In LWI, a collection of videos was a “video thread”. We wanted to replace text based facebook news feeds and VBB forums with a method for people to create, respond, and consume using just video. No more text based comments. Everything would be video based. It would surely be more engaging and interesting to share real videos with your face (even if it had food on it), emotion (laughter, crying, magic moments), and your surroundings? If people were forced to use video, they could attach videos, or record a video response. We felt this could encourage more thoughtful interactions with others humans? Especially with close friends and family.

An example video thread about an upcoming camping trip:

camping trip story thread
Pack your bags, we’re going camping with Boris, Master P, and yours truly!

At that time, I thought video threads (video threading) was pretty novel. Facebook wasn’t doing a very good job with comment threads and privacy/permissions.

We used the above screenshot as our first video thread for both a passive and interactive experience. Posting photos and videos on the internet was new. People were camera shy. I thought privacy was going to be the biggest factor for adoption.

lets watch it video clip settings lets watch it private video settings

Clearly, I was totally wrong. When it comes to video privacy, very few care. Everyone posts video content to IG, Snapchat, and Youtube with the end goal of reaching as many people as possible. Ease of use, mobile first, and large distribution was the biggest factors for wide spread adoption.


Video Threads

Start your own video thread by recording a video, sharing another video link, or sharing a website. Include a quick introduction of what and why it’s being shared. Respond with your own video.

create new share video thread lets watch it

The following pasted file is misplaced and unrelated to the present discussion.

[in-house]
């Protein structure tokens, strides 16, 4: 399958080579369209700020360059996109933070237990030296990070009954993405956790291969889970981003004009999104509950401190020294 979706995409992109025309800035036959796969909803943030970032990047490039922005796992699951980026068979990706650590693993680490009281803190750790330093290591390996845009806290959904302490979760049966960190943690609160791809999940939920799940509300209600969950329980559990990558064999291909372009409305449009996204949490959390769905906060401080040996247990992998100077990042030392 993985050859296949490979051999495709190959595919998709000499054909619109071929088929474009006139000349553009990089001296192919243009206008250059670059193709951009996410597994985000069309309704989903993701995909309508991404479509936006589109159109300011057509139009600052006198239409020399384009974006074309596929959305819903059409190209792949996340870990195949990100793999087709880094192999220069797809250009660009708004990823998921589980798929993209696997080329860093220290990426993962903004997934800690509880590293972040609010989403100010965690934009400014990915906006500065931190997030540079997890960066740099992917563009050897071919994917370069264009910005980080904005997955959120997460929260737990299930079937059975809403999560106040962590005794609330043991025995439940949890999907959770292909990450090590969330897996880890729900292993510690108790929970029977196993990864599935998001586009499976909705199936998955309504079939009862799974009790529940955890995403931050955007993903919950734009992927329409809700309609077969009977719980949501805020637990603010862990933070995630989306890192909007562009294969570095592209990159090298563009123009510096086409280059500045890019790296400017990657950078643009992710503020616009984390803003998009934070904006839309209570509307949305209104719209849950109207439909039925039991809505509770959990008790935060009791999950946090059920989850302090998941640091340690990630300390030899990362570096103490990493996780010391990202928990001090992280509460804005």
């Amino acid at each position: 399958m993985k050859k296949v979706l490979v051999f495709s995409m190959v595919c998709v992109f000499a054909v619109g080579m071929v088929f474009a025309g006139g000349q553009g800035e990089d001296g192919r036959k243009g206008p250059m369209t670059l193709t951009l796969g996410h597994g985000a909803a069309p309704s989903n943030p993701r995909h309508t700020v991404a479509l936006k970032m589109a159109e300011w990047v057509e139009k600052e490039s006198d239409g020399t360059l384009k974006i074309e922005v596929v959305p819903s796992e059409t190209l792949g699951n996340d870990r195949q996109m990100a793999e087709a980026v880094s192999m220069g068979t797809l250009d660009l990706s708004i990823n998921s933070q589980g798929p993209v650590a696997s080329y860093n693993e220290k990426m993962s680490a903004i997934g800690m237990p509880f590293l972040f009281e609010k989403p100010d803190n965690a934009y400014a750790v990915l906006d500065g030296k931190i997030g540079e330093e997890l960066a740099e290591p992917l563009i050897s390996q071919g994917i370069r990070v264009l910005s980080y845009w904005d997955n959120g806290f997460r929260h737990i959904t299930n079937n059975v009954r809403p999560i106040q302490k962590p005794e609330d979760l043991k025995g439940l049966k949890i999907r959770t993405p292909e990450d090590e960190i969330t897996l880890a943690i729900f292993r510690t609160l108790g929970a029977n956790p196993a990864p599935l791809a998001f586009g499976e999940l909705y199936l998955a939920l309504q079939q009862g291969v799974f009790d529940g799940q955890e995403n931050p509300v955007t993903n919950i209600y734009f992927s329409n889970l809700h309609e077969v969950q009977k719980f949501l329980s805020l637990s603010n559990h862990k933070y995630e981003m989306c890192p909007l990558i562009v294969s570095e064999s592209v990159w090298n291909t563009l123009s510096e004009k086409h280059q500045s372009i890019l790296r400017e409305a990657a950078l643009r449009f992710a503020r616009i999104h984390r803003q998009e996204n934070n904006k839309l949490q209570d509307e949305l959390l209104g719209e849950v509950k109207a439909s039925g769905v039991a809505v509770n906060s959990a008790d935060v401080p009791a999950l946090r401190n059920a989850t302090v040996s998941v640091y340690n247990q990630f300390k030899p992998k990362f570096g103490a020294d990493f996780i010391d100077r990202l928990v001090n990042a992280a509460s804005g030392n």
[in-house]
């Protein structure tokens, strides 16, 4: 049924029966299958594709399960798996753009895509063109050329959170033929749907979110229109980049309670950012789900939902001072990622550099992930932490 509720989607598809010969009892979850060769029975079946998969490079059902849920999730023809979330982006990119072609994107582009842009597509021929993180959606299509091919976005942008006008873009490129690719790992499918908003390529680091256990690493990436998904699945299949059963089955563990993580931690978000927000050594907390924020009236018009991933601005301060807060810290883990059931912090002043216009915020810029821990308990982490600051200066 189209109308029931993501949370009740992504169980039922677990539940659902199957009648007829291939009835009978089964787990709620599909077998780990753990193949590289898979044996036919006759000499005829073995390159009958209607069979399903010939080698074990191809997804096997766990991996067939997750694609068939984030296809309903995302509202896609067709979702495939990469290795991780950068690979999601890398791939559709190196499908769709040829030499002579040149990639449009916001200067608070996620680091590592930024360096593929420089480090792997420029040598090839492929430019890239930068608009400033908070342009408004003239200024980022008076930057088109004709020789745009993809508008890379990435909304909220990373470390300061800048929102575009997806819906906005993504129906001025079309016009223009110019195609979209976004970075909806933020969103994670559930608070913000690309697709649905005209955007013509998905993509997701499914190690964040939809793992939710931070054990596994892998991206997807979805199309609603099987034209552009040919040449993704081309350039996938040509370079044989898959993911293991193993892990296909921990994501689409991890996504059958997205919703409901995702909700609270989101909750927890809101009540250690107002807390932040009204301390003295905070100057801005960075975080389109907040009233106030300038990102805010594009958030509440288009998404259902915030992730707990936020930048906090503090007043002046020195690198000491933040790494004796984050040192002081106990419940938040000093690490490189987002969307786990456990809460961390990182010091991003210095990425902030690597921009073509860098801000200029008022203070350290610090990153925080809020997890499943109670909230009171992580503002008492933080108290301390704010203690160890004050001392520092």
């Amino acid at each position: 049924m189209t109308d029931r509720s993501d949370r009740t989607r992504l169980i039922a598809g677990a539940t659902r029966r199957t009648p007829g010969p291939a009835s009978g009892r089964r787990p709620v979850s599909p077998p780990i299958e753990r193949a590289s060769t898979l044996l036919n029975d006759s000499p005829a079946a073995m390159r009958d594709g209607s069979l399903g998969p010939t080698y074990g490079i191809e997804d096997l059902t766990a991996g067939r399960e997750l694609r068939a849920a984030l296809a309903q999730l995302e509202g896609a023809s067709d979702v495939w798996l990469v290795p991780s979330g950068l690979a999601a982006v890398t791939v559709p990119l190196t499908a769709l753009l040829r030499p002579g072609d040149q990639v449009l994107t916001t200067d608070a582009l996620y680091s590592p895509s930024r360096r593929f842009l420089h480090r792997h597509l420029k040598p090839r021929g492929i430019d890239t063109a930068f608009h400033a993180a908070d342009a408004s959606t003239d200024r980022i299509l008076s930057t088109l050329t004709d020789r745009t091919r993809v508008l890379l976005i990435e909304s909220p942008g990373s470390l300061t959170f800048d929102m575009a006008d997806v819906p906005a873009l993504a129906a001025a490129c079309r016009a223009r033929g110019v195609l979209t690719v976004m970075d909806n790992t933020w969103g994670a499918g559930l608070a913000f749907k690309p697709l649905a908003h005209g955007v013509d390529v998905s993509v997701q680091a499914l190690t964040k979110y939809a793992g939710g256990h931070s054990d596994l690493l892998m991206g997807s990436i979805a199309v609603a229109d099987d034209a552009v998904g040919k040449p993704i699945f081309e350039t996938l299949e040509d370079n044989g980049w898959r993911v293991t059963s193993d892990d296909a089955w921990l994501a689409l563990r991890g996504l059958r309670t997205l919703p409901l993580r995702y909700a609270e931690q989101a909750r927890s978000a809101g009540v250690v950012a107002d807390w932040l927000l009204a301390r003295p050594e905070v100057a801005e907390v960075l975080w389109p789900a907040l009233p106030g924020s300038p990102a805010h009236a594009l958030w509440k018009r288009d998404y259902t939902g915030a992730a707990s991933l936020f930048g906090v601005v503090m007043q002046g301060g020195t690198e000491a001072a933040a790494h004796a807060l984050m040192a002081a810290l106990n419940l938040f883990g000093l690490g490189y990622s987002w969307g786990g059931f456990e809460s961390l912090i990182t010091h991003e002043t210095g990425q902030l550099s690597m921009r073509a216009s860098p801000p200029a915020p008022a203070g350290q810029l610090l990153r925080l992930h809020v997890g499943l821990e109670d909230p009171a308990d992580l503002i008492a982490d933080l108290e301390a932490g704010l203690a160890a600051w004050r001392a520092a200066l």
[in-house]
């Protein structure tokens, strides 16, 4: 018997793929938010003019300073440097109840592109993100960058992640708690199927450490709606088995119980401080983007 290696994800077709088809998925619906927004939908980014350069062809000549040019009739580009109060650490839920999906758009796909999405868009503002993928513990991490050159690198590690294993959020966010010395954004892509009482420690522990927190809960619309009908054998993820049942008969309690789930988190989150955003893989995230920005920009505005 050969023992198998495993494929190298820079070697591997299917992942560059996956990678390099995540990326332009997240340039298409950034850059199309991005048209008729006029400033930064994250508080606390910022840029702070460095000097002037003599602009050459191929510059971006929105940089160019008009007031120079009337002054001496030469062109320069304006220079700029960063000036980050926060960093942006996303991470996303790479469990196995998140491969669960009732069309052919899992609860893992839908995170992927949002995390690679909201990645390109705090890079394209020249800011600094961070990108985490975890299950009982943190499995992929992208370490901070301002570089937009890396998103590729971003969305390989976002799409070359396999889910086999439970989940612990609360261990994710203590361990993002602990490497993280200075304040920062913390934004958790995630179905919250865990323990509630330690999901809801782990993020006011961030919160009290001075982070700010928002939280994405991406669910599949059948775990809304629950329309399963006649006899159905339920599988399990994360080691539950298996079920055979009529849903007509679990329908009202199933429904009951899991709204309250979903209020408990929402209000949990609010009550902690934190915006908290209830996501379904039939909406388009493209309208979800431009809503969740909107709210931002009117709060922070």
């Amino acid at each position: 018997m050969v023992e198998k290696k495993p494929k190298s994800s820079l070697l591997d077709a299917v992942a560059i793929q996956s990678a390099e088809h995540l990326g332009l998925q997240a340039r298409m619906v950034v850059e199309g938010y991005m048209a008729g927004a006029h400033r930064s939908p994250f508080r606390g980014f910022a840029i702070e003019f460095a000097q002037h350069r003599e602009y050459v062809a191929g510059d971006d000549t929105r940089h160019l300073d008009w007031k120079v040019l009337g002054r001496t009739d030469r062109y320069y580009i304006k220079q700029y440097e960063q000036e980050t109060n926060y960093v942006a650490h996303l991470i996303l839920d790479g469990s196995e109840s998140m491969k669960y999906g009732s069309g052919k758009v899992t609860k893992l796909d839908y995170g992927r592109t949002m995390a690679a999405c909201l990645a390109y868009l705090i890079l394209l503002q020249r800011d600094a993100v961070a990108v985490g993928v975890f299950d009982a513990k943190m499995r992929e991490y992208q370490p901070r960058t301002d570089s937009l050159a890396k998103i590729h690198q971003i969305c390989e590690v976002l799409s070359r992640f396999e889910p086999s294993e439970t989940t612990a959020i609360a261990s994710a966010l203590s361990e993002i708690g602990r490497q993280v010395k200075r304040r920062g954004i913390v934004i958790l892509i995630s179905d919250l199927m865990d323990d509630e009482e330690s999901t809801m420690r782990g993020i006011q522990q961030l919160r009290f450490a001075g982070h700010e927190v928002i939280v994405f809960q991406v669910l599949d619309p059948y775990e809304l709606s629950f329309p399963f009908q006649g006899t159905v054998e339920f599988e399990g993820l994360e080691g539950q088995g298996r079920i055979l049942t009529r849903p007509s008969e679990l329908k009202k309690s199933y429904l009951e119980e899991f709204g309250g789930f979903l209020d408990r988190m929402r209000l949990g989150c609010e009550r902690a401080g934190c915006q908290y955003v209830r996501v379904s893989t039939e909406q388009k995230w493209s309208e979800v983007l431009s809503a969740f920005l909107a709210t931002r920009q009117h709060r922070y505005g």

Starting a video thread in Lets Watch It

Technology — Desktop vs Mobile

Why are all the screenshots desktop based? We figured desktop would be the best place to start. Android wasn’t an option because of inconsistent hardware camera quality. iPhones were the mobile first platform of choice. They had superior cameras, native video compression built into the OS, and distribution via the Apple App Store.

It came down to iOS vs Desktop? Regardless of platform, recording and serving video content was hard. Why? Buffering. Buff…er..innnng. CDN’s weren’t popular, 3G cell phone coverage, upload speeds, server side compression, etc..
We weren’t aggregating video, but wanted to offer users the ability to quickly create videos. What platform would have the lowest barrier for video creation? Without video creation, the entire product was dead.
It would be too difficult (expensive) to build both a mobile and desktop application. We needed to pick one, and decided on desktop.

A major key to Instagrams success was attributed to the upload photo process. Other services would start uploading photos once all information was provided (title, description, photo, sharing options, etc). Instagram did the opposite, photos would start uploading at the beginning of the process. Users didn’t feel the upload burden. Once they clicked post, it was already done.